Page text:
This week in our Literary Resolutions blog series, Blair’s office manager Artie Sparrow resolves one resolution by sharing about another.
Nestled in the avalanche of emails when I returned to work after being away for two weeks was an announcement that Blair’s next blog series was about resolutions. At that point, I resolved to stop procrastinating and finish things I started, especially the following blog post that I began composing four months ago:
I’m not much of a Civil War buff, but I do enjoy reading about mistakes made by other people. When I started working at Blair, I eagerly devoured Clint Johnson’s Civil War Blunders. As the title implies, it’s accounts of big mistakes made during the Civil War, some of which are rather amusing, despite the underlying subject matter. My favorite blunder is the Union’s first attempt to capture Fort Fisher. It featured an earth-shattering kaboom, but no one got hurt.
Made of sand and dirt, Fort Fisher was located at the mouth of the Cape Fear River and protected Wilmington. In December 1864, Union forces were desperate to capture or destroy it, since Wilmington was the last Confederate port that remained open. The Union plan was simple in its genius and stupidity: it loaded a ship with gunpowder, ran it aground near the fort, and blew it up. The goal was to destroy the fort, but all the attack succeeded in doing was setting off a giant explosion that did little damage. The Confederates easily repulsed the first Union attempt to take the fort. Union troops had to return later using more conventional means to capture it.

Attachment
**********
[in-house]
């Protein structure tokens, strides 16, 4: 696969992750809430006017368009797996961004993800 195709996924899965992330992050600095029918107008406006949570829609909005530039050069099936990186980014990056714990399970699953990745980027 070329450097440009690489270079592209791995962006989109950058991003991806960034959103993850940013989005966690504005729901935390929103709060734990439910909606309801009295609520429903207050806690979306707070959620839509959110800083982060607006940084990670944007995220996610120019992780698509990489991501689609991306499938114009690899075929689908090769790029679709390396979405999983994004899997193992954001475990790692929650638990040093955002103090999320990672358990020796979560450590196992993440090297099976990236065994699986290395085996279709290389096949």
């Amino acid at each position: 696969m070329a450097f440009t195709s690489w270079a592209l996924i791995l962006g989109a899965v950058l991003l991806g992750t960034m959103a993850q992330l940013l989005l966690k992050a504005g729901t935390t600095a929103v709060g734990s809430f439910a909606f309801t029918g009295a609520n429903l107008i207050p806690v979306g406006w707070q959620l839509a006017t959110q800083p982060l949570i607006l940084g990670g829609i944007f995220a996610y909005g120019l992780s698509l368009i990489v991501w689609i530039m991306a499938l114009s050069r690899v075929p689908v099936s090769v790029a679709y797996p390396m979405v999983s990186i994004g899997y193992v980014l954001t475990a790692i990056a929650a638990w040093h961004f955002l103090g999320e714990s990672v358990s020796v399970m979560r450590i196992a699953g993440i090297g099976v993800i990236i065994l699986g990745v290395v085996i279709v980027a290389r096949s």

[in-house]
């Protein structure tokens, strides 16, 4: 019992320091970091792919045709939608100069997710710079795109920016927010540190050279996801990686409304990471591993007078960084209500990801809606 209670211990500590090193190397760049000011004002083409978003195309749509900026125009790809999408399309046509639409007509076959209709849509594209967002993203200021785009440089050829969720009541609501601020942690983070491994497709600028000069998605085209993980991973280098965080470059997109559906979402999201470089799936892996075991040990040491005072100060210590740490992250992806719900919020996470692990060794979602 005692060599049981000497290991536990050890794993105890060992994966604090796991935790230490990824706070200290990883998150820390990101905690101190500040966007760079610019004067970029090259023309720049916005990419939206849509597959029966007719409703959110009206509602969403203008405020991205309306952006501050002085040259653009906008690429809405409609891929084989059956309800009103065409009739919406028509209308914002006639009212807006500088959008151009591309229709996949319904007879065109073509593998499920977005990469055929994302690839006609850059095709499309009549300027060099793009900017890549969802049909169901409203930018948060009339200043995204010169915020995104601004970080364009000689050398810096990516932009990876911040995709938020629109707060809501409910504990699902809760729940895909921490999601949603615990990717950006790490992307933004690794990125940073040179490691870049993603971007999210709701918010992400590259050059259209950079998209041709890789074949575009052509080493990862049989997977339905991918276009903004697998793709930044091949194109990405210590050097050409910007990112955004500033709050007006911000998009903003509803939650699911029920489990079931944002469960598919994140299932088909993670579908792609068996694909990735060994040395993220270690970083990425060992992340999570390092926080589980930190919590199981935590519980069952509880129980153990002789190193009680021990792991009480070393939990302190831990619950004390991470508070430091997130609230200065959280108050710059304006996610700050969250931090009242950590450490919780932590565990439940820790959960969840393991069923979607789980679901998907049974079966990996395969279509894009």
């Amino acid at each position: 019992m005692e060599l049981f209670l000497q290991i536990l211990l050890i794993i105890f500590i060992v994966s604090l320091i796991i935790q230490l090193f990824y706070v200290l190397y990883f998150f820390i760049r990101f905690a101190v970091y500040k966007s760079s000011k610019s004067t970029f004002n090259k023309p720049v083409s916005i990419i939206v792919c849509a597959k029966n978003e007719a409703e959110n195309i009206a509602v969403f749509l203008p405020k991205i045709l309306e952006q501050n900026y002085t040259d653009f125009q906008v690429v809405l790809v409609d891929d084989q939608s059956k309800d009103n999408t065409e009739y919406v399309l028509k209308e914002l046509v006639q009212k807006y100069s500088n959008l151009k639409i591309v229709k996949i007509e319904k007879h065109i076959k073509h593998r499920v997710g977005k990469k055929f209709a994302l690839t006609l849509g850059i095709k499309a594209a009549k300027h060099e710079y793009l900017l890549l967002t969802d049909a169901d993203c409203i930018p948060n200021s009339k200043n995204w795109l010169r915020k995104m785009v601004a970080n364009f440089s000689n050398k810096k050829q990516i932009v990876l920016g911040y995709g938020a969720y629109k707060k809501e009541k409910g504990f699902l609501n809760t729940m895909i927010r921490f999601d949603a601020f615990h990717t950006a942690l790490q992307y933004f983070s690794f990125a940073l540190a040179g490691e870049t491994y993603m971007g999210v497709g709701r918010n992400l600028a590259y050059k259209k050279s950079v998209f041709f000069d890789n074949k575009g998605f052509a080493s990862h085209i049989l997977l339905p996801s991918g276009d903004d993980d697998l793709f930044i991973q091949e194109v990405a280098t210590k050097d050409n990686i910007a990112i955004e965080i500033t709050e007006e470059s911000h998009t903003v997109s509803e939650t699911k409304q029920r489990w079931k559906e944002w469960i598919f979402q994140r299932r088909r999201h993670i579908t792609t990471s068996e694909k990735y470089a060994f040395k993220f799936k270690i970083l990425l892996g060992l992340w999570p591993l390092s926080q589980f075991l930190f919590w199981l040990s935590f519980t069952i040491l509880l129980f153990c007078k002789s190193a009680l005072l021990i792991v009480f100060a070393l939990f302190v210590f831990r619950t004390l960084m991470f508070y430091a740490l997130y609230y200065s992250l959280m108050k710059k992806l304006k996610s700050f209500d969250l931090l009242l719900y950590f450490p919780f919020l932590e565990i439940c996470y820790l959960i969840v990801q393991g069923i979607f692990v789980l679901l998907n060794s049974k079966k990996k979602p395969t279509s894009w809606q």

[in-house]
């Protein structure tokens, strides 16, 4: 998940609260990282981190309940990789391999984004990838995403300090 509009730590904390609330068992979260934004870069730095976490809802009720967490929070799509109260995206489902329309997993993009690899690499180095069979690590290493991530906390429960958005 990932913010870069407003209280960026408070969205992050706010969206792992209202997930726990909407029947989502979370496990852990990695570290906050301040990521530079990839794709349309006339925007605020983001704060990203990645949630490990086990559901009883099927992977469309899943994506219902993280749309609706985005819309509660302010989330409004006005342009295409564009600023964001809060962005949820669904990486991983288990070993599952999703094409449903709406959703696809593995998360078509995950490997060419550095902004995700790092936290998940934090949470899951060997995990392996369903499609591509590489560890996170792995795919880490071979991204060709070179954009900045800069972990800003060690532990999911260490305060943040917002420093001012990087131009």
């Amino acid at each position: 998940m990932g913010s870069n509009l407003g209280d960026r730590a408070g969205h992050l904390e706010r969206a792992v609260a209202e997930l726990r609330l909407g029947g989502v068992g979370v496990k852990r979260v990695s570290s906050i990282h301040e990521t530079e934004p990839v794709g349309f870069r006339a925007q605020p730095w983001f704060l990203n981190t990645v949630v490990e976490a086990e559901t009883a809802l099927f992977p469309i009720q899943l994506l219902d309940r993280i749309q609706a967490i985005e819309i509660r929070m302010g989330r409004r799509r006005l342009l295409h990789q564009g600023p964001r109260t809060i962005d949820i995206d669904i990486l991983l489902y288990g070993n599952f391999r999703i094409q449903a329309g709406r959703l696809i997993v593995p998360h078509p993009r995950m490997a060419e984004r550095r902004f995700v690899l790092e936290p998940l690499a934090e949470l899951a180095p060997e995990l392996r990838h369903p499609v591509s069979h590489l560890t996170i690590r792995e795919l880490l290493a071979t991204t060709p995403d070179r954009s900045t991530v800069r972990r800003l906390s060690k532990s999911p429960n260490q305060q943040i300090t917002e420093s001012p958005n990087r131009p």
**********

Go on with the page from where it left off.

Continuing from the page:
Last year when my wife and I went to Southport for vacation, I finally got my chance to see where the giant kaboom took place. In the middle of the week, we took the ferry across the river to Fort Fisher. A helpful staff member at the visitor center told me how to get to the approximate spot where the Union ship blew up. One of my quirks is that I love looking out into the ocean at places where extraordinary things happened, even if the water there looks just like any other stretch of ocean. That didn’t take long, so afterward we took ourselves on a self-guided tour of the remains of Fort Fisher. The walls facing the Atlantic Ocean have mostly washed away, but those that went across the island to the river have been preserved. Thanks to Clint Johnson’s Touring the Carolinas’ Civil War Sites, we were able to understand what we were looking at and what happened there. We found out that the Armstrong gun is a replica of a cannon that could fire 150-pound shells a distance of five miles. We learned that Shepherd’s Battery was the scene of fierce hand-to-hand fighting when the Union finally succeeded in storming the fort.
I’m still not much of a Civil War buff, and there’s no danger that I’ll start reenacting. However, I will spend more time reading Clint Johnson’s books and other Blair backlist titles. Maybe I’ll find some more hidden gems for my travels.
Check back next week for another post in our Literary Resolutions blog series. Happy reading!